It amazes me how easy it is for us to get focused on the wrong things. We’ll be on track, focused on God, focused on the right things and life is good. Then a shiny object is dangled in front of us and, in the blink of an eye, we’re veering quickly off course chasing the shiny object once again. It could be relationships, addiction, success, pleasure, or a hundred other things—but there’s always an opportunity for distraction.
I rarely go onto social media because I know how detrimental it can be for my mental and emotional health. I cut out social media for many months, but I’ve started visiting the various sites with increased frequency in the last month or so. And I honestly thought that I would be fine. After all, I was using it mostly for business, so that would be okay, right?
I found that the more I’ve visited the apps and sites, the more my priorities shifted. I would look at the influencers and brand ambassadors and entrepreneurs that I follow or like and feel nothing but deficient. Their success shined a light on everything that I lack and all that I am doing wrong. And I’ve found myself growing jealous and competitive. I want to be like them. I want to have many thousands or even millions of followers. I want to be able to make a good living off of the things that I create and be able to serve a wide range of people.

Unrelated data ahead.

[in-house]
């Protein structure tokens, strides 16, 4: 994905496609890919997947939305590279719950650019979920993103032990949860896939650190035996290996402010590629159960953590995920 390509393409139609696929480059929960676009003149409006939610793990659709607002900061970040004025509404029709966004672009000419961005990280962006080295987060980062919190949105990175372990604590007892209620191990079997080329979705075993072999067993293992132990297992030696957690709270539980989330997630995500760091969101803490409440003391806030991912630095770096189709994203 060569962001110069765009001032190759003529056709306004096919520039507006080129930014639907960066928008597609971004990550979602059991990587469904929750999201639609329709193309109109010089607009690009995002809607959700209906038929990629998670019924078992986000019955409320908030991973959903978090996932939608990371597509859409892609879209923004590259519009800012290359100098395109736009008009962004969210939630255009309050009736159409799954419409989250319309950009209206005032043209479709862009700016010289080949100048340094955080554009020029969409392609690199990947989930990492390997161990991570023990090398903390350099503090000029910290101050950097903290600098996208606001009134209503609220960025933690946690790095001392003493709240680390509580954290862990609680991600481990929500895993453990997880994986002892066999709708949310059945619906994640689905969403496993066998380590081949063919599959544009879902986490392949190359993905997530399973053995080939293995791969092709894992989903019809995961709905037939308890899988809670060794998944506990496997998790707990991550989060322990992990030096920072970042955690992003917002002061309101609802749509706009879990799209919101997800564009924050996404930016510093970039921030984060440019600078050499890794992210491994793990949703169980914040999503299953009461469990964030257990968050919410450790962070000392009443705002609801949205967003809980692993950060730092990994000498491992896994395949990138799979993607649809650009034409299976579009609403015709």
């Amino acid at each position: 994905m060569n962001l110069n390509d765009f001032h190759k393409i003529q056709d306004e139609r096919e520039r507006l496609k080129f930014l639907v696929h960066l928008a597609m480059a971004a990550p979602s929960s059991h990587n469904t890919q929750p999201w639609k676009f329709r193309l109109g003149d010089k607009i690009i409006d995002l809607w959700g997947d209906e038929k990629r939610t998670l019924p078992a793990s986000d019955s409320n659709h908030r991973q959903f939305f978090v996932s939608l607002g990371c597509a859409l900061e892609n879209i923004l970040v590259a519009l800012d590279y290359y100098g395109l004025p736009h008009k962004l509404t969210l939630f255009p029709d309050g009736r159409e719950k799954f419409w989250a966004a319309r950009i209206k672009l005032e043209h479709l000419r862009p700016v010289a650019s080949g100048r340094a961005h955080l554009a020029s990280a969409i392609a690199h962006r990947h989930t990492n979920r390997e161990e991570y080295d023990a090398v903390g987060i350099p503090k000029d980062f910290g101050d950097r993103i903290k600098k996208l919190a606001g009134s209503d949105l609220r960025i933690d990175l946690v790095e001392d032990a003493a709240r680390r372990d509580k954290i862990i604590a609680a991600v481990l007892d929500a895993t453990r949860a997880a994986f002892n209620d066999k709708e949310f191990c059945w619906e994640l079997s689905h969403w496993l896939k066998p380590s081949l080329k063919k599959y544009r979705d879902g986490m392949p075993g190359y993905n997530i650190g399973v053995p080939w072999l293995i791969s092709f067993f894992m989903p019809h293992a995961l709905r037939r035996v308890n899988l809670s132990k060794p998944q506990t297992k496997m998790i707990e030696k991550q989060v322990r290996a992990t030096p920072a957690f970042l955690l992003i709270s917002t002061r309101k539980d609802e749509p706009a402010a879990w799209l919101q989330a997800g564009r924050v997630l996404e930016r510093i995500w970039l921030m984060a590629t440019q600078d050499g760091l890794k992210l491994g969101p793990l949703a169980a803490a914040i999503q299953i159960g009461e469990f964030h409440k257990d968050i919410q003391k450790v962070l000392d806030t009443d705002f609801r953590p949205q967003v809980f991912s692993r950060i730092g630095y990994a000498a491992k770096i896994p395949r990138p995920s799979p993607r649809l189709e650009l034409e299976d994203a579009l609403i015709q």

But then I realized a flaw in my logic. I have been mistaking fame for influence.
The more I’ve thought about this, the more that I’ve realized that I don’t want to be famous. I don’t want to be a household name and I don’t want to have millions of people following me. I want the right people to be in my life so I can encourage, challenge, and uplift strategically. It’s not about the quantity of connections but the quality of relationships. Influence is relational, fame is transactional.
I’ve made the mistake of thinking that because I don’t have a large online footprint that I’m not influential, but that’s simply not true. I look at the coworker who I influence daily and the noticeable difference in her countenance when I’m having a bad day. I look at how the atmosphere of a room can change when I walk into it. I look at the reviews that people have left on the things I’ve written and how my words have encouraged and influenced them.
I am influential though the majority of the world doesn’t know my name.
And I would imagine that the majority of us are that way. Each of us impacts the world around us, though it’s easy to forget that fact in the comparison trap of social media. The truth is that wherever we go, we can change the atmosphere around us. We can bring light to darkness and hope to despair. We can give grace when judgment is easier and help when others turn a blind eye. We don’t need millions or even thousands of followers in order to show Jesus to the world—we just need to be us and let his goodness flow through us.
Who are you influencing?
And how can you be intentional with that influence this week?